A Publication of WTVP

We know that any successful business venture starts with a clear mission statement. It’s easy to understand why many small businesses fail: the company didn’t have a clearly defined path to success. Likewise, it’s just as important to have a straightforward plan before beginning or revamping any health and fitness program.

One who isn’t fully committed to succeed or isn’t ready for a new health adventure may state the following: “I think I need to do something to get in shape” or “My doctor told me I need to start a program” or “My friend said I should join Brand X fitness center.” This person may not be truly committed to begin a result-producing health and fitness program. This individual may start a fitness or healthy eating plan and quit after a few weeks or become frustrated because he isn’t reaping the benefits he desires. On the other hand, if one declares, “That’s it. I hate feeling and looking this way. I want to gain control over the situation. Tell me what I have to do to get in shape and/or lose weight. I’m ready.” This is a person who’s prepared to meet the challenges ahead.

Research shows many who’ve greatly improved their fitness level or successfully lost weight and kept it off previously tried numerous fitness and weight-loss programs with no success. A past issue of the Consumer Reports on Health states, “What distinguished their last, successful attempt was a proverbial ‘flip of the switch’ in which the desire to become fit and/or lose weight finally became more important than the desire to overeat and not exercise.” Only you can flip that switch. However, sometimes it’s not about working out. It’s about achieving a specific goal such as training to keep up with your kids or grandkids, lifting groceries from your car, dancing with your spouse, or keeping up with your weekend warrior friends. Taking control of your health and appearance takes time, commitment, energy, and focus. How committed are you?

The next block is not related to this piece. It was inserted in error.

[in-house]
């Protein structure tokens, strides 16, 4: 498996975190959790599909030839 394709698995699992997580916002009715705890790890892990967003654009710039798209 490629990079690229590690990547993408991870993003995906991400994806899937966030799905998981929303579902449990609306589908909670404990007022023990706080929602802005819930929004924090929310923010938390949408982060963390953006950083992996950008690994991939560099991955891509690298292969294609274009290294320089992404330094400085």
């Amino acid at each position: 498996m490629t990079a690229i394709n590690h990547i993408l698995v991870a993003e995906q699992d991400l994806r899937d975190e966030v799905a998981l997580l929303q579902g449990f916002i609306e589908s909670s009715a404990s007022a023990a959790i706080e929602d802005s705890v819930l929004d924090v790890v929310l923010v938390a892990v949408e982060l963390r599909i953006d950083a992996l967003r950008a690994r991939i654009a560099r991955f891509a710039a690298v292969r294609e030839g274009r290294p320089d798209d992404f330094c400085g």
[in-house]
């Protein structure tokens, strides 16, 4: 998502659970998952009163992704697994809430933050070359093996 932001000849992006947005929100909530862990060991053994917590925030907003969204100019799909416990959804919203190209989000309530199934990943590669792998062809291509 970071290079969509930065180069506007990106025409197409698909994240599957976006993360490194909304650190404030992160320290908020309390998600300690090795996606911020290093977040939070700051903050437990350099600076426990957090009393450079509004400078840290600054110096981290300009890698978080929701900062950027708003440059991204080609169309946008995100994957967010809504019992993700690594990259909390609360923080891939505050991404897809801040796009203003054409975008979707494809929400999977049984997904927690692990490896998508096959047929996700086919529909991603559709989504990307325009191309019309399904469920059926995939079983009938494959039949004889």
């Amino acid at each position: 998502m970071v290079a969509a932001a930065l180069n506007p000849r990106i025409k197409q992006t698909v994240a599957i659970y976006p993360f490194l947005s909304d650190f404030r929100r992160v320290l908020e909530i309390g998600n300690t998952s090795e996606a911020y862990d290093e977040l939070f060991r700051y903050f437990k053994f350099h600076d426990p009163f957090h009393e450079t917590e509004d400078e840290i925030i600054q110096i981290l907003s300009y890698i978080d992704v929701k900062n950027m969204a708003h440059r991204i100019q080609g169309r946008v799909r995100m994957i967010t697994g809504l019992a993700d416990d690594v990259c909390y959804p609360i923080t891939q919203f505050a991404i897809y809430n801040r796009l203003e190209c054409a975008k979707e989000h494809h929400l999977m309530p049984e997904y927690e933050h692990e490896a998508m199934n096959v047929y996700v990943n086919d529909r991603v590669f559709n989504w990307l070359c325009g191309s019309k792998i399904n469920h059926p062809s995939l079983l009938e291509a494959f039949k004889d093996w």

Committed clients usually want to share their success story with family members, friends, or co-workers. Many times, this doesn’t instantly turn into a new client. I always say that one can hear all the right things, have all the correct information, believe all the success stories but only decide to become a client when she’s absolutely ready. When this person finally calls to make an appointment, I know he or she is committed, focused, and ready to work.

Even if we feel we made a total commitment to our goals, we occasionally become distracted by daily life activities. At this point, we may start to feel guilty about missing some exercise sessions or over-indulging at the dinner table. However, it’s important not to let these activities continue to lead us away from our health and fitness mission statement. Stop for a second. Is this the right time for you to become committed to your health or weight loss program? Take time to decide—but not too long. IBI